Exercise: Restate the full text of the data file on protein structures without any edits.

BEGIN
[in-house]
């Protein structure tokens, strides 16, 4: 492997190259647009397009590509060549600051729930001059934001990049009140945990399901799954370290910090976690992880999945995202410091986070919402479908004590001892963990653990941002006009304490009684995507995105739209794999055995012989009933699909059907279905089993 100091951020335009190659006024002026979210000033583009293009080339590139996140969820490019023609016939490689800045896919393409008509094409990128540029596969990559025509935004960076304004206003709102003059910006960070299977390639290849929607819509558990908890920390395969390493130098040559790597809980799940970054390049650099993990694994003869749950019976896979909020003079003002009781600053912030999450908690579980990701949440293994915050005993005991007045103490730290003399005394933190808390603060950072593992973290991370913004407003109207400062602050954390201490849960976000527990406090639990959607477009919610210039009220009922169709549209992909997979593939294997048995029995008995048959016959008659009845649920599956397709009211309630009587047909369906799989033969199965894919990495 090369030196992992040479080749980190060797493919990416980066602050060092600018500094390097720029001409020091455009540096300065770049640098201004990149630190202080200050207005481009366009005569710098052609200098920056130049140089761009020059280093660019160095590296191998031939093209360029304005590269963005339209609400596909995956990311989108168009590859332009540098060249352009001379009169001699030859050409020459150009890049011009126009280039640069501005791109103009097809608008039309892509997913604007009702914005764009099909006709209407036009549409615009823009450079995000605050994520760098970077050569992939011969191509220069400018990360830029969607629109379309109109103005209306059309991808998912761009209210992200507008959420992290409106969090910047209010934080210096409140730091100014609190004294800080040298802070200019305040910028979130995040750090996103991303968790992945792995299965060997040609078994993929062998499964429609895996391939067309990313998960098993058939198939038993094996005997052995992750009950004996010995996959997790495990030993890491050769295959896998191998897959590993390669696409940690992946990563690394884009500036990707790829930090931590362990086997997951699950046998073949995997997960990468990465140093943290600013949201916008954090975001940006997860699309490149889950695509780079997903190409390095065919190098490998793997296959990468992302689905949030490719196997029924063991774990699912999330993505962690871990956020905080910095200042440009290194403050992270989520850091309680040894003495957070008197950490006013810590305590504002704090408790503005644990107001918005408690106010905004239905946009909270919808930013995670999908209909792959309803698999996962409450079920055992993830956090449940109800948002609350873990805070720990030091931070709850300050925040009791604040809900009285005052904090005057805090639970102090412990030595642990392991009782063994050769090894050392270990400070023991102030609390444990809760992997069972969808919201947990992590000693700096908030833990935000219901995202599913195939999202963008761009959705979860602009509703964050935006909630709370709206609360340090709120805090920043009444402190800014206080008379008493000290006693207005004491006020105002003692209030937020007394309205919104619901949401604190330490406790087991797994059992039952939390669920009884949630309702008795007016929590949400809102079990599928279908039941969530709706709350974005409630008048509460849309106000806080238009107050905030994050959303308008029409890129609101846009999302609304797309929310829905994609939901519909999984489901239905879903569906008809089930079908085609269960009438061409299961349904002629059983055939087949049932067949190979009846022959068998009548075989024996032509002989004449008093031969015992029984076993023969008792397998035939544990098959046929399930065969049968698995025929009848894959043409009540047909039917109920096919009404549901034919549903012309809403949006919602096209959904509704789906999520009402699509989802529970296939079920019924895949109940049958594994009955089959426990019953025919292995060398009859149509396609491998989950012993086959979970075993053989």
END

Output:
[in-house]
């Protein structure tokens, strides 16, 4: 492997190259647009397009590509060549600051729930001059934001990049009140945990399901799954370290910090976690992880999945995202410091986070919402479908004590001892963990653990941002006009304490009684995507995105739209794999055995012989009933699909059907279905089993 100091951020335009190659006024002026979210000033583009293009080339590139996140969820490019023609016939490689800045896919393409008509094409990128540029596969990559025509935004960076304004206003709102003059910006960070299977390639290849929607819509558990908890920390395969390493130098040559790597809980799940970054390049650099993990694994003869749950019976896979909020003079003002009781600053912030999450908690579980990701949440293994915050005993005991007045103490730290003399005394933190808390603060950072593992973290991370913004407003109207400062602050954390201490849960976000527990406090639990959607477009919610210039009220009922169709549209992909997979593939294997048995029995008995048959016959008659009845649920599956397709009211309630009587047909369906799989033969199965894919990495 090369030196992992040479080749980190060797493919990416980066602050060092600018500094390097720029001409020091455009540096300065770049640098201004990149630190202080200050207005481009366009005569710098052609200098920056130049140089761009020059280093660019160095590296191998031939093209360029304005590269963005339209609400596909995956990311989108168009590859332009540098060249352009001379009169001699030859050409020459150009890049011009126009280039640069501005791109103009097809608008039309892509997913604007009702914005764009099909006709209407036009549409615009823009450079995000605050994520760098970077050569992939011969191509220069400018990360830029969607629109379309109109103005209306059309991808998912761009209210992200507008959420992290409106969090910047209010934080210096409140730091100014609190004294800080040298802070200019305040910028979130995040750090996103991303968790992945792995299965060997040609078994993929062998499964429609895996391939067309990313998960098993058939198939038993094996005997052995992750009950004996010995996959997790495990030993890491050769295959896998191998897959590993390669696409940690992946990563690394884009500036990707790829930090931590362990086997997951699950046998073949995997997960990468990465140093943290600013949201916008954090975001940006997860699309490149889950695509780079997903190409390095065919190098490998793997296959990468992302689905949030490719196997029924063991774990699912999330993505962690871990956020905080910095200042440009290194403050992270989520850091309680040894003495957070008197950490006013810590305590504002704090408790503005644990107001918005408690106010905004239905946009909270919808930013995670999908209909792959309803698999996962409450079920055992993830956090449940109800948002609350873990805070720990030091931070709850300050925040009791604040809900009285005052904090005057805090639970102090412990030595642990392991009782063994050769090894050392270990400070023991102030609390444990809760992997069972969808919201947990992590000693700096908030833990935000219901995202599913195939999202963008761009959705979860602009509703964050935006909630709370709206609360340090709120805090920043009444402190800014206080008379008493000290006693207005004491006020105002003692209030937020007394309205919104619901949401604190330490406790087991797994059992039952939390669920009884949630309702008795007016929590949400809102079990599928279908039941969530709706709350974005409630008048509460849309106000806080238009107050905030994050959303308008029409890129609101846009999302609304797309929310829905994609939901519909999984489901239905879903569906008809089930079908085609269960009438061409299961349904002629059983055939087949049932067949190979009846022959068998009548075989024996032509002989004449008093031969015992029984076993023969008792397998035939544990098959046929399930065969049968698995025929009848894959043409009540047909039917109920096919009404549901034919549903012309809403949006919602096209959904509704789906999520009402699509989802529970296939079920019924895949109940049958594994009955089959426990019953025919292995060398009859149509396609491998989950012993086959979970075993053989």